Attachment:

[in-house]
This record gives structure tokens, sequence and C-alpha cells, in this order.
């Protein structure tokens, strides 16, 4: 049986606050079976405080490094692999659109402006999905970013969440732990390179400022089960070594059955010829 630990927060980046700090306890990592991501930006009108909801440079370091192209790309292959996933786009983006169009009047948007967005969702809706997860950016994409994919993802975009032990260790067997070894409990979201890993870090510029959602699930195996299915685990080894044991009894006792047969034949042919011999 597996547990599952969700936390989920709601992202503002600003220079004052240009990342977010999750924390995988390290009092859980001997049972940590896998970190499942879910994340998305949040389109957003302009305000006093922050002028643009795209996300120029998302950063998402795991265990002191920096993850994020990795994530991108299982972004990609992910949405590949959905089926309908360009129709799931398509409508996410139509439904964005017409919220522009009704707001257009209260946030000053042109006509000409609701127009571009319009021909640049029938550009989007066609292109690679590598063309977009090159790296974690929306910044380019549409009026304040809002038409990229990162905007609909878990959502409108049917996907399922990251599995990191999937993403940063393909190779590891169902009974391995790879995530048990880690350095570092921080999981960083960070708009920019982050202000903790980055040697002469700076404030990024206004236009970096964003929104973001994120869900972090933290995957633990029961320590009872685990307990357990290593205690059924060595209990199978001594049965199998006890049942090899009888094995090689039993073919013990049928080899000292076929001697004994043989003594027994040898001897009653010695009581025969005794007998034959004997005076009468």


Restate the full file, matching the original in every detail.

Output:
[in-house]
This record gives structure tokens, sequence and C-alpha cells, in this order.
């Protein structure tokens, strides 16, 4: 049986606050079976405080490094692999659109402006999905970013969440732990390179400022089960070594059955010829 630990927060980046700090306890990592991501930006009108909801440079370091192209790309292959996933786009983006169009009047948007967005969702809706997860950016994409994919993802975009032990260790067997070894409990979201890993870090510029959602699930195996299915685990080894044991009894006792047969034949042919011999 597996547990599952969700936390989920709601992202503002600003220079004052240009990342977010999750924390995988390290009092859980001997049972940590896998970190499942879910994340998305949040389109957003302009305000006093922050002028643009795209996300120029998302950063998402795991265990002191920096993850994020990795994530991108299982972004990609992910949405590949959905089926309908360009129709799931398509409508996410139509439904964005017409919220522009009704707001257009209260946030000053042109006509000409609701127009571009319009021909640049029938550009989007066609292109690679590598063309977009090159790296974690929306910044380019549409009026304040809002038409990229990162905007609909878990959502409108049917996907399922990251599995990191999937993403940063393909190779590891169902009974391995790879995530048990880690350095570092921080999981960083960070708009920019982050202000903790980055040697002469700076404030990024206004236009970096964003929104973001994120869900972090933290995957633990029961320590009872685990307990357990290593205690059924060595209990199978001594049965199998006890049942090899009888094995090689039993073919013990049928080899000292076929001697004994043989003594027994040898001897009653010695009581025969005794007998034959004997005076009468």